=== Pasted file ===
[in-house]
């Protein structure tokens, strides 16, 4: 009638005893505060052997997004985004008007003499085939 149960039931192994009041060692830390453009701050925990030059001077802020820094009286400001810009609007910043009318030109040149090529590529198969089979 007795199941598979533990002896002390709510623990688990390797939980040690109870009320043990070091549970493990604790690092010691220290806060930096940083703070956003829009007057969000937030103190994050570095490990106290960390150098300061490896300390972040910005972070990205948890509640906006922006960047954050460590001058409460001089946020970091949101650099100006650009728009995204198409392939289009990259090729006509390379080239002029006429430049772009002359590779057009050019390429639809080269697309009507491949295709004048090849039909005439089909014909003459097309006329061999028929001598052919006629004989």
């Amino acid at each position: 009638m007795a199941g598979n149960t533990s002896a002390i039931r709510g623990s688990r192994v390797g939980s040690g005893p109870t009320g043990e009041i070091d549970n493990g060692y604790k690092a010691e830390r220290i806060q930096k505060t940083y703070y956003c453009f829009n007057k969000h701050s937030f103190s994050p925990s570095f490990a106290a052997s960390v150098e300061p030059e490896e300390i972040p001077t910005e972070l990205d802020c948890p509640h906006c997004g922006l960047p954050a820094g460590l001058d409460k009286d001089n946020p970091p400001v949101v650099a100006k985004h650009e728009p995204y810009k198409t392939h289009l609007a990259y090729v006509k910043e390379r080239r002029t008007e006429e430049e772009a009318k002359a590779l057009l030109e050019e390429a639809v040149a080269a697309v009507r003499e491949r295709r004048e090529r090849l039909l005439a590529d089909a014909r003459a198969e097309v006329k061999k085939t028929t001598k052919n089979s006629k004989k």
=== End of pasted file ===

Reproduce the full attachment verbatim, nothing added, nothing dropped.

[in-house]
């Protein structure tokens, strides 16, 4: 009638005893505060052997997004985004008007003499085939 149960039931192994009041060692830390453009701050925990030059001077802020820094009286400001810009609007910043009318030109040149090529590529198969089979 007795199941598979533990002896002390709510623990688990390797939980040690109870009320043990070091549970493990604790690092010691220290806060930096940083703070956003829009007057969000937030103190994050570095490990106290960390150098300061490896300390972040910005972070990205948890509640906006922006960047954050460590001058409460001089946020970091949101650099100006650009728009995204198409392939289009990259090729006509390379080239002029006429430049772009002359590779057009050019390429639809080269697309009507491949295709004048090849039909005439089909014909003459097309006329061999028929001598052919006629004989």
């Amino acid at each position: 009638m007795a199941g598979n149960t533990s002896a002390i039931r709510g623990s688990r192994v390797g939980s040690g005893p109870t009320g043990e009041i070091d549970n493990g060692y604790k690092a010691e830390r220290i806060q930096k505060t940083y703070y956003c453009f829009n007057k969000h701050s937030f103190s994050p925990s570095f490990a106290a052997s960390v150098e300061p030059e490896e300390i972040p001077t910005e972070l990205d802020c948890p509640h906006c997004g922006l960047p954050a820094g460590l001058d409460k009286d001089n946020p970091p400001v949101v650099a100006k985004h650009e728009p995204y810009k198409t392939h289009l609007a990259y090729v006509k910043e390379r080239r002029t008007e006429e430049e772009a009318k002359a590779l057009l030109e050019e390429a639809v040149a080269a697309v009507r003499e491949r295709r004048e090529r090849l039909l005439a590529d089909a014909r003459a198969e097309v006329k061999k085939t028929t001598k052919n089979s006629k004989k």